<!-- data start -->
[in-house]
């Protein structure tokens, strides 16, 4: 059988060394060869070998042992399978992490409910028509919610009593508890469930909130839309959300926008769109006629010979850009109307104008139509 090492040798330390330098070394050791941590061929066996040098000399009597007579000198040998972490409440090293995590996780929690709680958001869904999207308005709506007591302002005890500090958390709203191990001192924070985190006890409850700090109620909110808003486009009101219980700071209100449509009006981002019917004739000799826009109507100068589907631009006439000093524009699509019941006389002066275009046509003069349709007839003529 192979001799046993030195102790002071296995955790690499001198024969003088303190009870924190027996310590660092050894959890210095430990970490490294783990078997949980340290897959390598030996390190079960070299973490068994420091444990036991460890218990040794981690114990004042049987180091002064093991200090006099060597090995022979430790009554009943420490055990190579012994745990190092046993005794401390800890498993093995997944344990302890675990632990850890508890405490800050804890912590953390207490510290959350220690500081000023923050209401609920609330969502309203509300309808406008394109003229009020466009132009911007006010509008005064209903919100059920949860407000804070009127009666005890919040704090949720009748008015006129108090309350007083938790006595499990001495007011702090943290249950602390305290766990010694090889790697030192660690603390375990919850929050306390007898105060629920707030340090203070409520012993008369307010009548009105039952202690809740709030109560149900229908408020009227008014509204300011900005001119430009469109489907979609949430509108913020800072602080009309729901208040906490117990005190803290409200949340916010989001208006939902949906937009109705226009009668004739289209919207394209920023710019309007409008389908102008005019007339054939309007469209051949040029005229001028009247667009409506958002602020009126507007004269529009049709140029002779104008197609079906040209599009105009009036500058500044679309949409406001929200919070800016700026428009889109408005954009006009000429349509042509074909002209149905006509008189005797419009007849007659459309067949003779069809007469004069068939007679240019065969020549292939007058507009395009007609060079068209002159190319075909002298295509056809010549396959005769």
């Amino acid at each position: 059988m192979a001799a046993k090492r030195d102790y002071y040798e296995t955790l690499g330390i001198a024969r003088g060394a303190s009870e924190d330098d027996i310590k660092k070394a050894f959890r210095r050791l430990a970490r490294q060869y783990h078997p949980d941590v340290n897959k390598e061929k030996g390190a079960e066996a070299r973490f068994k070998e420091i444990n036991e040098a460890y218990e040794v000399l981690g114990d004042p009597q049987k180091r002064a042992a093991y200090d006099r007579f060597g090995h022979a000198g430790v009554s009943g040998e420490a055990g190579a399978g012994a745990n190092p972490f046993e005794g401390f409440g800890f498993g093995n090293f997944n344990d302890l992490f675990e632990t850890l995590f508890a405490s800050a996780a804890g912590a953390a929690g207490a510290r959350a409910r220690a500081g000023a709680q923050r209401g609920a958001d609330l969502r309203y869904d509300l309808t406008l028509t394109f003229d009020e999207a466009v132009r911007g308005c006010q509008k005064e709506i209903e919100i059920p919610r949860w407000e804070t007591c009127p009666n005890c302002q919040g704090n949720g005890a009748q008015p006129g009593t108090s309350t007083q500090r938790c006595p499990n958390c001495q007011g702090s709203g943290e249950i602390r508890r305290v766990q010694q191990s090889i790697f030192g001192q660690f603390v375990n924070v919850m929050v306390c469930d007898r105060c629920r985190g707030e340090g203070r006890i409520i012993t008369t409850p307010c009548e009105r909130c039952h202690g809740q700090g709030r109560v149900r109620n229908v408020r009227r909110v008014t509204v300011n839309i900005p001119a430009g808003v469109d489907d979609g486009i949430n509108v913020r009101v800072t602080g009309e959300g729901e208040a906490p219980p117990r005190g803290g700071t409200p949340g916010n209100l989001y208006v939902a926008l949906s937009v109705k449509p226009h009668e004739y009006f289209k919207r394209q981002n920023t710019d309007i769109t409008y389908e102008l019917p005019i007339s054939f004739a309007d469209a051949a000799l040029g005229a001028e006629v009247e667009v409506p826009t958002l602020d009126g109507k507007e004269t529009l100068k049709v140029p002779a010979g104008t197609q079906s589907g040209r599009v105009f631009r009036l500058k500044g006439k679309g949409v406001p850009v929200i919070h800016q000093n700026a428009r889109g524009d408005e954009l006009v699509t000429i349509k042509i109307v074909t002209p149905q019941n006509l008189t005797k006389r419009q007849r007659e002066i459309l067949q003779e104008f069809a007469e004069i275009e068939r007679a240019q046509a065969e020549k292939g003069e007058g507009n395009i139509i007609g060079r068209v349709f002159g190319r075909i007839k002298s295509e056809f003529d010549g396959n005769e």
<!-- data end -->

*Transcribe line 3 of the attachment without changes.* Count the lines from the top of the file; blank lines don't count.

């Amino acid at each position: 059988m192979a001799a046993k090492r030195d102790y002071y040798e296995t955790l690499g330390i001198a024969r003088g060394a303190s009870e924190d330098d027996i310590k660092k070394a050894f959890r210095r050791l430990a970490r490294q060869y783990h078997p949980d941590v340290n897959k390598e061929k030996g390190a079960e066996a070299r973490f068994k070998e420091i444990n036991e040098a460890y218990e040794v000399l981690g114990d004042p009597q049987k180091r002064a042992a093991y200090d006099r007579f060597g090995h022979a000198g430790v009554s009943g040998e420490a055990g190579a399978g012994a745990n190092p972490f046993e005794g401390f409440g800890f498993g093995n090293f997944n344990d302890l992490f675990e632990t850890l995590f508890a405490s800050a996780a804890g912590a953390a929690g207490a510290r959350a409910r220690a500081g000023a709680q923050r209401g609920a958001d609330l969502r309203y869904d509300l309808t406008l028509t394109f003229d009020e999207a466009v132009r911007g308005c006010q509008k005064e709506i209903e919100i059920p919610r949860w407000e804070t007591c009127p009666n005890c302002q919040g704090n949720g005890a009748q008015p006129g009593t108090s309350t007083q500090r938790c006595p499990n958390c001495q007011g702090s709203g943290e249950i602390r508890r305290v766990q010694q191990s090889i790697f030192g001192q660690f603390v375990n924070v919850m929050v306390c469930d007898r105060c629920r985190g707030e340090g203070r006890i409520i012993t008369t409850p307010c009548e009105r909130c039952h202690g809740q700090g709030r109560v149900r109620n229908v408020r009227r909110v008014t509204v300011n839309i900005p001119a430009g808003v469109d489907d979609g486009i949430n509108v913020r009101v800072t602080g009309e959300g729901e208040a906490p219980p117990r005190g803290g700071t409200p949340g916010n209100l989001y208006v939902a926008l949906s937009v109705k449509p226009h009668e004739y009006f289209k919207r394209q981002n920023t710019d309007i769109t409008y389908e102008l019917p005019i007339s054939f004739a309007d469209a051949a000799l040029g005229a001028e006629v009247e667009v409506p826009t958002l602020d009126g109507k507007e004269t529009l100068k049709v140029p002779a010979g104008t197609q079906s589907g040209r599009v105009f631009r009036l500058k500044g006439k679309g949409v406001p850009v929200i919070h800016q000093n700026a428009r889109g524009d408005e954009l006009v699509t000429i349509k042509i109307v074909t002209p149905q019941n006509l008189t005797k006389r419009q007849r007659e002066i459309l067949q003779e104008f069809a007469e004069i275009e068939r007679a240019q046509a065969e020549k292939g003069e007058g507009n395009i139509i007609g060079r068209v349709f002159g190319r075909i007839k002298s295509e056809f003529d010549g396959n005769e």